It also called a slew of pro-life laws passed by several state legislatures in May 2019 — like banning abortion once an embryo has a heartbeat — “terrorism.” 

“These draconian anti-abortion laws are not legislation — they’re terrorism against reproductive rights for a diversity of bodies that aren’t cishet male,” the account said. “We won’t stand for it!  We’re here to support those organizations leading this fight against this scourge of our rights!”

Another account the Concord-Carlisle Google document recommends is SisterSong — which is an avowed pro-abortion group.

The organization’s mission statement on its web site states:  “SisterSong’s mission is to strengthen and amplify the collective voices of indigenous women and women of color to achieve reproductive justice by eradicating reproductive oppression and securing human rights.”

SisterSong calls the Hyde Amendment — which prevents federal funding for elective abortions — “racist”/”white supremacy.” The group calls bans on sex-selective abortion “anti-immigrant” and “racist.”

SisterSong tweeted on President Joe Biden’s second day in office, “Grateful for a commitment to addressing white supremacy and advancing racial equity. Part of that must include living up to your promise, @POTUS to get rid of the racist and harmful Hyde Amendment!”

The Hyde Amendment prevents about 60,000 unborn babies from being aborted each year, according to a report published by the Charlotte Lozier Institute, which opposes abortion.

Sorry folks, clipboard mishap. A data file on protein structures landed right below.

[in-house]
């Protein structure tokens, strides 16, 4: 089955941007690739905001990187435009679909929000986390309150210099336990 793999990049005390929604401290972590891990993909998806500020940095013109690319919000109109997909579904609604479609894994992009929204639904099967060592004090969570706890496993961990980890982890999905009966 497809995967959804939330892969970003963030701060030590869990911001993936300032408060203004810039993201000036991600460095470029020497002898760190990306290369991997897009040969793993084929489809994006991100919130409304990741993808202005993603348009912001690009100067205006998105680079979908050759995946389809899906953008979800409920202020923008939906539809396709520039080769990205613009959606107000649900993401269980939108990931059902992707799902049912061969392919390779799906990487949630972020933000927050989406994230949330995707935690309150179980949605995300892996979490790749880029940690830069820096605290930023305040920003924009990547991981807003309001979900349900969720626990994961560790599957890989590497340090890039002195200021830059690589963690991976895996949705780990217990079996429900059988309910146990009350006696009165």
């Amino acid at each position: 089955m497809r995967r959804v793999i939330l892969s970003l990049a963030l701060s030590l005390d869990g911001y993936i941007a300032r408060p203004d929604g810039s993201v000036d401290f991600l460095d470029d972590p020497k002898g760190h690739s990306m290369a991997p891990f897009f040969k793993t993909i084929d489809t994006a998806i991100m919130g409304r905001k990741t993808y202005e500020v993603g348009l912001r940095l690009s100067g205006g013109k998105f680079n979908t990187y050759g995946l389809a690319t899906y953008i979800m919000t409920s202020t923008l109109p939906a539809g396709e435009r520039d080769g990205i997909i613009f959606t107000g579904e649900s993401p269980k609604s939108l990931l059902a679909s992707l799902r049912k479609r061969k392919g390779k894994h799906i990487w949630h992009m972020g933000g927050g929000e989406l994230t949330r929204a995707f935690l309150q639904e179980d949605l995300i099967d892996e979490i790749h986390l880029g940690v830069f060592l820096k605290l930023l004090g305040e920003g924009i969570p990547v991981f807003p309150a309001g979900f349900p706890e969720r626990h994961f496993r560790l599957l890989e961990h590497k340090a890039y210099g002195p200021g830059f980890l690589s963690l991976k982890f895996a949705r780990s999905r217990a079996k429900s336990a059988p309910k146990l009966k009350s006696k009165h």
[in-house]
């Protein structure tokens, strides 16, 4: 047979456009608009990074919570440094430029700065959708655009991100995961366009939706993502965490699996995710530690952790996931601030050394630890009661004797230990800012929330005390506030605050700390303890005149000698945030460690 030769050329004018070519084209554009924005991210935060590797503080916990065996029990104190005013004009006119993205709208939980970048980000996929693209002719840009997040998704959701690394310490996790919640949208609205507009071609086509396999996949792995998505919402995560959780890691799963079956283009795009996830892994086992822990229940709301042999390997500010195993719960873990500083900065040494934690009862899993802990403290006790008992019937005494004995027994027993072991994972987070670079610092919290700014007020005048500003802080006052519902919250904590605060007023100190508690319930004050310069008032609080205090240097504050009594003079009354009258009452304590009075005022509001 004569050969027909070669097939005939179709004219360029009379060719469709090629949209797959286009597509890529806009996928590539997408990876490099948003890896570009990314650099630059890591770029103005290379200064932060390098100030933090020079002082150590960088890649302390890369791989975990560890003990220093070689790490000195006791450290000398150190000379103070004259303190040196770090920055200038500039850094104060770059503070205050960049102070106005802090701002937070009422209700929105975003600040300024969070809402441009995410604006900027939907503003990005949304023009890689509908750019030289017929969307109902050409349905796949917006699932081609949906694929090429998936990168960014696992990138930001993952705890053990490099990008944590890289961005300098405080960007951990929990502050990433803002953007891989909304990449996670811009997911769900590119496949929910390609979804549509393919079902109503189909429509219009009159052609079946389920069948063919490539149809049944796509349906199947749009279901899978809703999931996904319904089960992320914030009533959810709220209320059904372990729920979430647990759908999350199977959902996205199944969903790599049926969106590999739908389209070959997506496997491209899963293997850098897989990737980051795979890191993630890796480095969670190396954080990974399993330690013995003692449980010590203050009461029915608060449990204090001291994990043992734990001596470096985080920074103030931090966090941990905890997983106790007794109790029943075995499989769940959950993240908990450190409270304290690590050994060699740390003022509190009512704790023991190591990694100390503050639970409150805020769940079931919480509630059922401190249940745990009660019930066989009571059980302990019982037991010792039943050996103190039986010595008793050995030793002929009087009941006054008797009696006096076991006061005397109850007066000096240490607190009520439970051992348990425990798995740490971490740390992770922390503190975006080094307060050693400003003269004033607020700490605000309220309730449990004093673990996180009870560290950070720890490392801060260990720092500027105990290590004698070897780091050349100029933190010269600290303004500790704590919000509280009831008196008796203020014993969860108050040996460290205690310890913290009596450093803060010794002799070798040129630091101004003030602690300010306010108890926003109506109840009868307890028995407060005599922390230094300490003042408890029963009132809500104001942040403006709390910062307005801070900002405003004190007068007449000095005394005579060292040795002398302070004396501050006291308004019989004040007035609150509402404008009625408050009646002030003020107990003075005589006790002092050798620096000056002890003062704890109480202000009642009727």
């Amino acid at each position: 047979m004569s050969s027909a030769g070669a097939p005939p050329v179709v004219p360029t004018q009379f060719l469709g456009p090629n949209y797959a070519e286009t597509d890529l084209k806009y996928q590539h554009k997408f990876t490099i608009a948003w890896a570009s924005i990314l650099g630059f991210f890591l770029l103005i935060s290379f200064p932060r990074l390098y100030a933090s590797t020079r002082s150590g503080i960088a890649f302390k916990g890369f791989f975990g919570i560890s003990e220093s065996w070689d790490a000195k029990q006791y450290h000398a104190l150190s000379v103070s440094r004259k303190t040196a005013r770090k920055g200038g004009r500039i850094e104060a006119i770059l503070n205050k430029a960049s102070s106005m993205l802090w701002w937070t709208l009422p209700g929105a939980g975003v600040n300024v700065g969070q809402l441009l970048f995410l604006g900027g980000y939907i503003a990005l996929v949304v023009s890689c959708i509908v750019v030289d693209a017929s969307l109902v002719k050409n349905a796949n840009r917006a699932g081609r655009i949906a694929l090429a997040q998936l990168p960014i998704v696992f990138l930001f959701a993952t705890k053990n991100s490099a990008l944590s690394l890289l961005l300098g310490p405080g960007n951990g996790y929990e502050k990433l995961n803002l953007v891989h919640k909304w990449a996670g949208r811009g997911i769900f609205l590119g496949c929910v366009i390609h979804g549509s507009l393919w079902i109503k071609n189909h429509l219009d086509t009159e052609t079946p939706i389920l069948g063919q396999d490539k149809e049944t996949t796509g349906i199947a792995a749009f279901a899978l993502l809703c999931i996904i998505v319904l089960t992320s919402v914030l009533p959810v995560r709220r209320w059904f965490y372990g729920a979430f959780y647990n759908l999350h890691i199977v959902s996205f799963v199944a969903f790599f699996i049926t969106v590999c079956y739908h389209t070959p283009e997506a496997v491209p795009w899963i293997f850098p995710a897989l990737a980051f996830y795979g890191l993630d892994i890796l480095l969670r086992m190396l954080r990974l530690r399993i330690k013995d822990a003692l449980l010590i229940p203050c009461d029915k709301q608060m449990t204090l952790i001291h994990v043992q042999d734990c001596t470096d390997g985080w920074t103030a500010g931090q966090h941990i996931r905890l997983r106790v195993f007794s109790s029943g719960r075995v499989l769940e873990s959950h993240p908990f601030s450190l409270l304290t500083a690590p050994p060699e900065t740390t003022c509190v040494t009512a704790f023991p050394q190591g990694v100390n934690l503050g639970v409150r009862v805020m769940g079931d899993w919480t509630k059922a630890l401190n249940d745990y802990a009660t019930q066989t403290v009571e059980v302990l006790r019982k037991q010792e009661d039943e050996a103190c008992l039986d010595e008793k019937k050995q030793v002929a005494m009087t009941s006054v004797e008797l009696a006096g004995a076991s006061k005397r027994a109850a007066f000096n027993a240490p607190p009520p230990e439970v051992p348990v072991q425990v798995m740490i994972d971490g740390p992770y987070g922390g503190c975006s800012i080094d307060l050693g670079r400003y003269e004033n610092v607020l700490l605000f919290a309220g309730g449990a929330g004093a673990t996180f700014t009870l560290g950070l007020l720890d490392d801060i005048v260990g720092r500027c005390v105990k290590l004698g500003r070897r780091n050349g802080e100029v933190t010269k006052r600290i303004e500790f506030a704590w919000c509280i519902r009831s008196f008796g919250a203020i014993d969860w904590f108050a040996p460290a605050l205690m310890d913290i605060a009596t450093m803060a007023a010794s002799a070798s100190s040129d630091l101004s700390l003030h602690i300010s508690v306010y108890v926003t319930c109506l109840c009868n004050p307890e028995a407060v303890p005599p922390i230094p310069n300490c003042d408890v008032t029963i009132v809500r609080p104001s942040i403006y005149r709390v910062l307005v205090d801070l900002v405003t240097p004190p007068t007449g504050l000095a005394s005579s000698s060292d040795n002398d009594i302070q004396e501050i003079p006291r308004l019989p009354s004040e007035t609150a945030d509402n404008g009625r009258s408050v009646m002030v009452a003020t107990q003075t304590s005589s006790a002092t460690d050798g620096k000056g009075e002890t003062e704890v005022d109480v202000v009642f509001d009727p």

It’s one of many anti-Hyde Amendment tweets from SisterSong.

When South Dakota was set to pass a ban on sex-selective abortion in 2014, the organization tweeted, “SD’s about to pass a sex-selective abortion ban. Tell them it’s anti-woman, anti-immigrant, and anti-Asian! #SDRacism.”

Sex-selective abortion is an elective abortion, typically later in the second trimester, chosen because of the biological sex of the unborn baby. It primarily occurs in Asian countries like China, South Korea, and India, in situations where pregnant women are trying to avoid giving birth to a girl.

Sex-selective abortion deeply unpopular among the American public. A 2012 poll from the Charlotte Lozier Institute showed that 77 percent of Americans oppose it.

The Concord-Carlisle Google document also recommends that people follow Families Belong Together on Twitter.

It’s an organization that opposes efforts to deter illegal immigration and said that former President Donald Trump’s immigration policies amount to “xenophobia.”

The organization has tweeted, “No human being is illegal.” It has also tweeted, “Reasons to NOT build a wall (infinite): Immigration makes our country stronger. Seeking asylum is 100% legal. Border crossings are down. Reasons to build a wall: 0.”

The organization has also tweeted:  “There is no doubt — Trump’s 4 years of immigration policy have been rooted in racism and xenophobia. We cannot create a more caring & compassionate immigration system without addressing white supremacy and its role in our history & institutions.”

Concord-Carlisle superintendent Laurie Hunter could not be reached for comment on Thursday or Friday this week.